Your family’s style of cooking and eating will present a unique set of considerations: Are you able to vary the pancake recipe if your child is allergic to eggs and milk? Do you stick your measuring cup in the wheat flour container and then in the sugar when you’re baking? If so, are you willing to break that habit or do you prefer to keep two different containers of sugar so that your gluten-free cupcakes don’t contain contaminated sugar? Are you in the habit of reading labels when pulling something out of the pantry or refrigerator to make sure it doesn’t contain any problem ingredient or do you prefer to be able to use anything in the house without having to think about it?

8)How much space do you have and how organized is your family?

Some families have elaborate storage systems and ample pantry space in which to easily categorize. In my kitchen with its narrow, deep pantry, reused plastic containers are stacked on plastic pull-out organizer drawers from The Container Store. It’s not unusual to see trail of white rice flour on the top of the sorghum flour container. Adding a container of wheat flour to this collection would be ill advised even if it were clearly labeled. In a different environment, a labeling system would be sufficient for preventing cross contact.
9)How much waste will be created by having a dual system?

The discussions that prompted this post have often centered on how much food is getting thrown away. If everything were gluten-free in my son’s house, there would be less waste. Of course this means that to get a consensus for such an arrangement, there must be a high standard for the taste and texture of the gluten-free food so that it is pleasing to everyone. Households like this are one of the reasons Cooking2Thrive is committed to developing gluten-free recipes that go beyond providing an acceptable substitute in order to please the discerning gluten-eating palate.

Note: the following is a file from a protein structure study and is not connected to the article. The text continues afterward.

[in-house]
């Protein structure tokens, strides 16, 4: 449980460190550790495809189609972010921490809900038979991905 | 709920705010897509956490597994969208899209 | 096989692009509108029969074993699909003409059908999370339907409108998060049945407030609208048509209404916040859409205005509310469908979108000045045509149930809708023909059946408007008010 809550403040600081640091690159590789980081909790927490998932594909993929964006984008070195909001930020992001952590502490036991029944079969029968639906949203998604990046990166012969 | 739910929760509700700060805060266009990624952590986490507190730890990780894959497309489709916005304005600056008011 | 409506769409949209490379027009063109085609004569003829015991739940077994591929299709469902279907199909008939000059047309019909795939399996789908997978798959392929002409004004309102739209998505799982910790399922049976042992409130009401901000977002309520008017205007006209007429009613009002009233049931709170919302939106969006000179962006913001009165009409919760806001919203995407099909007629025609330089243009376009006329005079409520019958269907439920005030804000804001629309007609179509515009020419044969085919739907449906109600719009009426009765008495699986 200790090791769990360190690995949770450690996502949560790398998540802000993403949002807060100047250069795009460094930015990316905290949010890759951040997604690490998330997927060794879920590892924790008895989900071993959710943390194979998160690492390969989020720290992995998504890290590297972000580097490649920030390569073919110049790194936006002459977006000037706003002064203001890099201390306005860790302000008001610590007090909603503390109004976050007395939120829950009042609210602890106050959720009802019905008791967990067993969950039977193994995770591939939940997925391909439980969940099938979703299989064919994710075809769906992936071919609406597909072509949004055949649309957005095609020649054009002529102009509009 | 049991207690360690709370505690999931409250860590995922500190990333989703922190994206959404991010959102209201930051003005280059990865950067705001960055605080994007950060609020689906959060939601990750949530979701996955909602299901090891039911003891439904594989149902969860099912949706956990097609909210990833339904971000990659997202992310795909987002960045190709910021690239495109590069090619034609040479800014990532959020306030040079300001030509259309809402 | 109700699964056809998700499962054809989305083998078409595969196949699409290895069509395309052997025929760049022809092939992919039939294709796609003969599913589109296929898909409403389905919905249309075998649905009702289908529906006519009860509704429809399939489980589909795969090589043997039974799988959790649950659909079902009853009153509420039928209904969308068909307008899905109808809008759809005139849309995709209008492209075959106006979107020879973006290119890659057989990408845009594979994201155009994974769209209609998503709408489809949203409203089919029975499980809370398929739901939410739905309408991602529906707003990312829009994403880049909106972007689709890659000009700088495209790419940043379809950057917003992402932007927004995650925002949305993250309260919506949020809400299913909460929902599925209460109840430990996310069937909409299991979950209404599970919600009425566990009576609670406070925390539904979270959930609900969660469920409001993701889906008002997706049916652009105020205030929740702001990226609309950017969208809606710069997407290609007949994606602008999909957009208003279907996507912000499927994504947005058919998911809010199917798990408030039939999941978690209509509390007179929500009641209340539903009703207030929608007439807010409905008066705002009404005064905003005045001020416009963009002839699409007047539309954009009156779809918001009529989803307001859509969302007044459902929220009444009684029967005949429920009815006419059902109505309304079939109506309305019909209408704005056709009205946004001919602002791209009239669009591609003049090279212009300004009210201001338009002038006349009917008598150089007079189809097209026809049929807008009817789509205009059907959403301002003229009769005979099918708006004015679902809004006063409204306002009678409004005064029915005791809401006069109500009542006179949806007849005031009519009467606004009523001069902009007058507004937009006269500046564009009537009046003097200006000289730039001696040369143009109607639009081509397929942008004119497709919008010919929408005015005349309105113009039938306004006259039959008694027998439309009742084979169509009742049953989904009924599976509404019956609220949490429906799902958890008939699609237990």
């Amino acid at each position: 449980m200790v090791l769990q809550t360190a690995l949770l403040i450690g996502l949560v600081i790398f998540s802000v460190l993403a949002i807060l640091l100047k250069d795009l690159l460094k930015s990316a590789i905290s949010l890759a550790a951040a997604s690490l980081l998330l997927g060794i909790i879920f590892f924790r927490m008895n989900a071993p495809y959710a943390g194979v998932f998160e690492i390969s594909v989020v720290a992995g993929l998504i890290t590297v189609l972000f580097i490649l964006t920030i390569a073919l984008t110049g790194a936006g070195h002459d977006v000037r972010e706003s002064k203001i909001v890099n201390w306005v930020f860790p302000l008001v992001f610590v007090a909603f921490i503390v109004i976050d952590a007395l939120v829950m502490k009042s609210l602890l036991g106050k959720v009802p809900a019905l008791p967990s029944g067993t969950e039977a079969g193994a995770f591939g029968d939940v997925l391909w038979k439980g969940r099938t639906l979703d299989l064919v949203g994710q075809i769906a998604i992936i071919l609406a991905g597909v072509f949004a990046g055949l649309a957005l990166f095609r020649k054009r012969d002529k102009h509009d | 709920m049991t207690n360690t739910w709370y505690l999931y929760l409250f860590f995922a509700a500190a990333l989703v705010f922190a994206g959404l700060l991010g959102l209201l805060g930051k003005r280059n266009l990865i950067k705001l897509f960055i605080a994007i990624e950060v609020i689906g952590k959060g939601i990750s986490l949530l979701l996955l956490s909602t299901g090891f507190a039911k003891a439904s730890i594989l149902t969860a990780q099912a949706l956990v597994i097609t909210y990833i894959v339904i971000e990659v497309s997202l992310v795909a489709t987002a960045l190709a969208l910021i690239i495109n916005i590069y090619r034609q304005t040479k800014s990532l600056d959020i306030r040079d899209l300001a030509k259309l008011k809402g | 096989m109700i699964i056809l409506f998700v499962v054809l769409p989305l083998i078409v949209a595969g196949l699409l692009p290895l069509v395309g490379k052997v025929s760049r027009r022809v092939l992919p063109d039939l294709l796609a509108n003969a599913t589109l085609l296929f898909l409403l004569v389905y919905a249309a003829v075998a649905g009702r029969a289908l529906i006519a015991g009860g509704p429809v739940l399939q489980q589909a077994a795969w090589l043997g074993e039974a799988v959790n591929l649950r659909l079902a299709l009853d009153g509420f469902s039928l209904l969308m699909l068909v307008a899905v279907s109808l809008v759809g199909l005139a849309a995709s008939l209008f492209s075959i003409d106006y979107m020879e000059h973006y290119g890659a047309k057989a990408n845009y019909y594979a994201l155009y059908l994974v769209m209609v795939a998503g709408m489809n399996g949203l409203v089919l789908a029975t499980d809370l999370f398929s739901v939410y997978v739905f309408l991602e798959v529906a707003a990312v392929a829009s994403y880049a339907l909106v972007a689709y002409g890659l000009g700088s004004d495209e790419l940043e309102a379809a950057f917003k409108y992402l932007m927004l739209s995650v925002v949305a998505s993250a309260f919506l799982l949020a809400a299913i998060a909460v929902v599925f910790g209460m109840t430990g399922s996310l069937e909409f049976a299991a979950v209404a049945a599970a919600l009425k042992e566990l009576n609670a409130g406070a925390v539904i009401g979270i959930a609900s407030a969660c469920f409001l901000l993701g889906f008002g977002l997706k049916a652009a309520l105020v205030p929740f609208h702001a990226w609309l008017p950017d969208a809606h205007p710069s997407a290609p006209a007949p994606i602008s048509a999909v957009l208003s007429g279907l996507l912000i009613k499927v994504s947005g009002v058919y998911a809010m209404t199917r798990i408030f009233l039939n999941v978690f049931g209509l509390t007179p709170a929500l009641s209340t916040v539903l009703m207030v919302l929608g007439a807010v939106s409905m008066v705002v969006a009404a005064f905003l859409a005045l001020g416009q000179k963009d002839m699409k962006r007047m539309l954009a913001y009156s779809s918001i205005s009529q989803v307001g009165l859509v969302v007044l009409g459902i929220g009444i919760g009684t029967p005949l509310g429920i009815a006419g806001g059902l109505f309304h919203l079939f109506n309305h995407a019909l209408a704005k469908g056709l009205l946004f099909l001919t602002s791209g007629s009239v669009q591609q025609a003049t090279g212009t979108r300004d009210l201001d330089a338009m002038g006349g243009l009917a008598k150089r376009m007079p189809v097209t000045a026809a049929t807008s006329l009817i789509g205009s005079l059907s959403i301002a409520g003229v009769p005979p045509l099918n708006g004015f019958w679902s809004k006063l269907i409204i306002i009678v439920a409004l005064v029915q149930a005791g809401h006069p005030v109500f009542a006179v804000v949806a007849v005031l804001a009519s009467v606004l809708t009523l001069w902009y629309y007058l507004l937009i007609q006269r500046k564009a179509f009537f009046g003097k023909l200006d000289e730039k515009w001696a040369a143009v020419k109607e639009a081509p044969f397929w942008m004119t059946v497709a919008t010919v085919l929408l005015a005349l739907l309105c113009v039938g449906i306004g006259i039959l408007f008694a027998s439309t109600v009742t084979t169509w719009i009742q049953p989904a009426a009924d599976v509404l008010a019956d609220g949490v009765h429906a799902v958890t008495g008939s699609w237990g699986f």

10)Is it more costly to remove all allergens and irritants from the household or to purchase some of both?

Even with the finances, there’s no specific formula for deciding which will cost more. The answer will vary depending on how many packaged foods you buy, how many different allergies or sensitivities you must accommodate, and whether or not you end up regularly throwing away food. The more data you collect and the more accurate your observations, the greater your ability to determine this outcome.

There’s rarely an easy answer to the question, “Should my whole household be gluten-free, wheat-free, egg-free, dairy-free, nut-free, shellfish-free, soy-free?”, but exploring the options will make you more aware of your habits and the concerns of other family members. That is valuable information upon which to build. My family has found that developing an acceptable plan can reduce stress in the household and make it easier to support each other’s health.

And that would be a good thing for most families…problem is, we LIKE to argue the relative merits of pretty much anything. Of course, you can help us out. Start a whole new discussion by telling us how things work in your household.

Disclosure of Material Connection: I have not received any compensation for writing this post. I have no material connection to the brands, products, or services that I have mentioned. I am disclosing this in accordance with the Federal Trade Commission’s 16 CFR, Part 255: “Guides Concerning the Use of Endorsements and Testimonials in Advertising.”